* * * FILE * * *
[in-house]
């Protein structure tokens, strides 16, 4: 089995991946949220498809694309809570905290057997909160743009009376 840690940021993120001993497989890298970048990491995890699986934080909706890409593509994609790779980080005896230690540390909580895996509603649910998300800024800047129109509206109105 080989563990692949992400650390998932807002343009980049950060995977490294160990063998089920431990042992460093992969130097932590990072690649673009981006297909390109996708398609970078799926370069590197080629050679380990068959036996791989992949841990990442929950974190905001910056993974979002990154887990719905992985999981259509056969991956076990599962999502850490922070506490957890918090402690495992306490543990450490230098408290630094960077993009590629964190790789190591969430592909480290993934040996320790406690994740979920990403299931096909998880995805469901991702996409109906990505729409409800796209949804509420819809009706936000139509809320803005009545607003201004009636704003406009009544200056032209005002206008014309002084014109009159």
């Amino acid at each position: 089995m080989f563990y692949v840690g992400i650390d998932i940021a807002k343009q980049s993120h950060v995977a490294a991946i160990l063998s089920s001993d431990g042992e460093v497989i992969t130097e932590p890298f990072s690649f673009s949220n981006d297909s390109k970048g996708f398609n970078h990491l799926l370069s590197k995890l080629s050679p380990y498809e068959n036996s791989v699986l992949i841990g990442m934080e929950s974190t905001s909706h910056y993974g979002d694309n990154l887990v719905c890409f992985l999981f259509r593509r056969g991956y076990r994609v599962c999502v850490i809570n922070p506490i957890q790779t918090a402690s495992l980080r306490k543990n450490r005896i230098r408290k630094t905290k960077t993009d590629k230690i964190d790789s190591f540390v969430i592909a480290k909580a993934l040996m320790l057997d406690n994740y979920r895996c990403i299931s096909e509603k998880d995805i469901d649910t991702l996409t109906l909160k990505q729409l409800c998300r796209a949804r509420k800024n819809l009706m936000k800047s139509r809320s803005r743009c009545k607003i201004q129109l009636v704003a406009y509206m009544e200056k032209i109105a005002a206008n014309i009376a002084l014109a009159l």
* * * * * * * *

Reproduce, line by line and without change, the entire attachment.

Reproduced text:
[in-house]
């Protein structure tokens, strides 16, 4: 089995991946949220498809694309809570905290057997909160743009009376 840690940021993120001993497989890298970048990491995890699986934080909706890409593509994609790779980080005896230690540390909580895996509603649910998300800024800047129109509206109105 080989563990692949992400650390998932807002343009980049950060995977490294160990063998089920431990042992460093992969130097932590990072690649673009981006297909390109996708398609970078799926370069590197080629050679380990068959036996791989992949841990990442929950974190905001910056993974979002990154887990719905992985999981259509056969991956076990599962999502850490922070506490957890918090402690495992306490543990450490230098408290630094960077993009590629964190790789190591969430592909480290993934040996320790406690994740979920990403299931096909998880995805469901991702996409109906990505729409409800796209949804509420819809009706936000139509809320803005009545607003201004009636704003406009009544200056032209005002206008014309002084014109009159």
């Amino acid at each position: 089995m080989f563990y692949v840690g992400i650390d998932i940021a807002k343009q980049s993120h950060v995977a490294a991946i160990l063998s089920s001993d431990g042992e460093v497989i992969t130097e932590p890298f990072s690649f673009s949220n981006d297909s390109k970048g996708f398609n970078h990491l799926l370069s590197k995890l080629s050679p380990y498809e068959n036996s791989v699986l992949i841990g990442m934080e929950s974190t905001s909706h910056y993974g979002d694309n990154l887990v719905c890409f992985l999981f259509r593509r056969g991956y076990r994609v599962c999502v850490i809570n922070p506490i957890q790779t918090a402690s495992l980080r306490k543990n450490r005896i230098r408290k630094t905290k960077t993009d590629k230690i964190d790789s190591f540390v969430i592909a480290k909580a993934l040996m320790l057997d406690n994740y979920r895996c990403i299931s096909e509603k998880d995805i469901d649910t991702l996409t109906l909160k990505q729409l409800c998300r796209a949804r509420k800024n819809l009706m936000k800047s139509r809320s803005r743009c009545k607003i201004q129109l009636v704003a406009y509206m009544e200056k032209i109105a005002a206008n014309i009376a002084l014109a009159l």